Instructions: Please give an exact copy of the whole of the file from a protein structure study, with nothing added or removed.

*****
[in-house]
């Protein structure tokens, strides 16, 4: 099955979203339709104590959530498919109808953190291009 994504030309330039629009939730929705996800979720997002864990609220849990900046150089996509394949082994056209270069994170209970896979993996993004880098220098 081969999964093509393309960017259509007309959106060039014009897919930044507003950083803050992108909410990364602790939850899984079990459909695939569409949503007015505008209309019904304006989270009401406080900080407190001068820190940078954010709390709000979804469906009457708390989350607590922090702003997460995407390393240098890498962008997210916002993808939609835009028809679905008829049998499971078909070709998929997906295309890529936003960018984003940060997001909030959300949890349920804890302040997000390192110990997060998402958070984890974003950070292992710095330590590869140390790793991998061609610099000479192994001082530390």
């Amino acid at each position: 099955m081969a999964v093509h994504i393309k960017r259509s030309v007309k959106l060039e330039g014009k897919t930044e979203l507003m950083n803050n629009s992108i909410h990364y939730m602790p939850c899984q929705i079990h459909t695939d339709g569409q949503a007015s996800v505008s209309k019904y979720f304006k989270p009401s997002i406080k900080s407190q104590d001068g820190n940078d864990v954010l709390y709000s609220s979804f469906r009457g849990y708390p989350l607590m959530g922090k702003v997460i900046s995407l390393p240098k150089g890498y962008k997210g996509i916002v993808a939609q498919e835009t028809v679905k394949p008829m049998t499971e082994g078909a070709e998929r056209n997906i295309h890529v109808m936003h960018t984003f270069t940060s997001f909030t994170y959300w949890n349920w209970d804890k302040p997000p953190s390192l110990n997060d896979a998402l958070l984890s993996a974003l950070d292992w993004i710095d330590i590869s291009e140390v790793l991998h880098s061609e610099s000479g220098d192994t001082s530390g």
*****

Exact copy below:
[in-house]
């Protein structure tokens, strides 16, 4: 099955979203339709104590959530498919109808953190291009 994504030309330039629009939730929705996800979720997002864990609220849990900046150089996509394949082994056209270069994170209970896979993996993004880098220098 081969999964093509393309960017259509007309959106060039014009897919930044507003950083803050992108909410990364602790939850899984079990459909695939569409949503007015505008209309019904304006989270009401406080900080407190001068820190940078954010709390709000979804469906009457708390989350607590922090702003997460995407390393240098890498962008997210916002993808939609835009028809679905008829049998499971078909070709998929997906295309890529936003960018984003940060997001909030959300949890349920804890302040997000390192110990997060998402958070984890974003950070292992710095330590590869140390790793991998061609610099000479192994001082530390």
């Amino acid at each position: 099955m081969a999964v093509h994504i393309k960017r259509s030309v007309k959106l060039e330039g014009k897919t930044e979203l507003m950083n803050n629009s992108i909410h990364y939730m602790p939850c899984q929705i079990h459909t695939d339709g569409q949503a007015s996800v505008s209309k019904y979720f304006k989270p009401s997002i406080k900080s407190q104590d001068g820190n940078d864990v954010l709390y709000s609220s979804f469906r009457g849990y708390p989350l607590m959530g922090k702003v997460i900046s995407l390393p240098k150089g890498y962008k997210g996509i916002v993808a939609q498919e835009t028809v679905k394949p008829m049998t499971e082994g078909a070709e998929r056209n997906i295309h890529v109808m936003h960018t984003f270069t940060s997001f909030t994170y959300w949890n349920w209970d804890k302040p997000p953190s390192l110990n997060d896979a998402l958070l984890s993996a974003l950070d292992w993004i710095d330590i590869s291009e140390v790793l991998h880098s061609e610099s000479g220098d192994t001082s530390g």